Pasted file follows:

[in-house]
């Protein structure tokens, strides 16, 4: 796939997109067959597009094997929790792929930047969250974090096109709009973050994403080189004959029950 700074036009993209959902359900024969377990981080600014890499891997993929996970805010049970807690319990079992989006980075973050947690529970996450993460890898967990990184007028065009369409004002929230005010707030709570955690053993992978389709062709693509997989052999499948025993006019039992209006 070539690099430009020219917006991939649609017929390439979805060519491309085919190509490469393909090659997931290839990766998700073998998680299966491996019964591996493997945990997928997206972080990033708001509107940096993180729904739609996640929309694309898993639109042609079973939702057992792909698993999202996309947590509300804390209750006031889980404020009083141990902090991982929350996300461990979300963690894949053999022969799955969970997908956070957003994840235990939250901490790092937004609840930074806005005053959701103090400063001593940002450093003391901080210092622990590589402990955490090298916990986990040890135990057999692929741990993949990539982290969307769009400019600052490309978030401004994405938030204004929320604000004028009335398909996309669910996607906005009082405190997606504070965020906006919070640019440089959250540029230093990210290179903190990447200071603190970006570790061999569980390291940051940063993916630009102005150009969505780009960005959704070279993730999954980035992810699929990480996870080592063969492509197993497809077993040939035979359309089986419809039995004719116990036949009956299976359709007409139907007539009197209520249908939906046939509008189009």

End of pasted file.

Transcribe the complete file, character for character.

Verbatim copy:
[in-house]
């Protein structure tokens, strides 16, 4: 796939997109067959597009094997929790792929930047969250974090096109709009973050994403080189004959029950 700074036009993209959902359900024969377990981080600014890499891997993929996970805010049970807690319990079992989006980075973050947690529970996450993460890898967990990184007028065009369409004002929230005010707030709570955690053993992978389709062709693509997989052999499948025993006019039992209006 070539690099430009020219917006991939649609017929390439979805060519491309085919190509490469393909090659997931290839990766998700073998998680299966491996019964591996493997945990997928997206972080990033708001509107940096993180729904739609996640929309694309898993639109042609079973939702057992792909698993999202996309947590509300804390209750006031889980404020009083141990902090991982929350996300461990979300963690894949053999022969799955969970997908956070957003994840235990939250901490790092937004609840930074806005005053959701103090400063001593940002450093003391901080210092622990590589402990955490090298916990986990040890135990057999692929741990993949990539982290969307769009400019600052490309978030401004994405938030204004929320604000004028009335398909996309669910996607906005009082405190997606504070965020906006919070640019440089959250540029230093990210290179903190990447200071603190970006570790061999569980390291940051940063993916630009102005150009969505780009960005959704070279993730999954980035992810699929990480996870080592063969492509197993497809077993040939035979359309089986419809039995004719116990036949009956299976359709007409139907007539009197209520249908939906046939509008189009």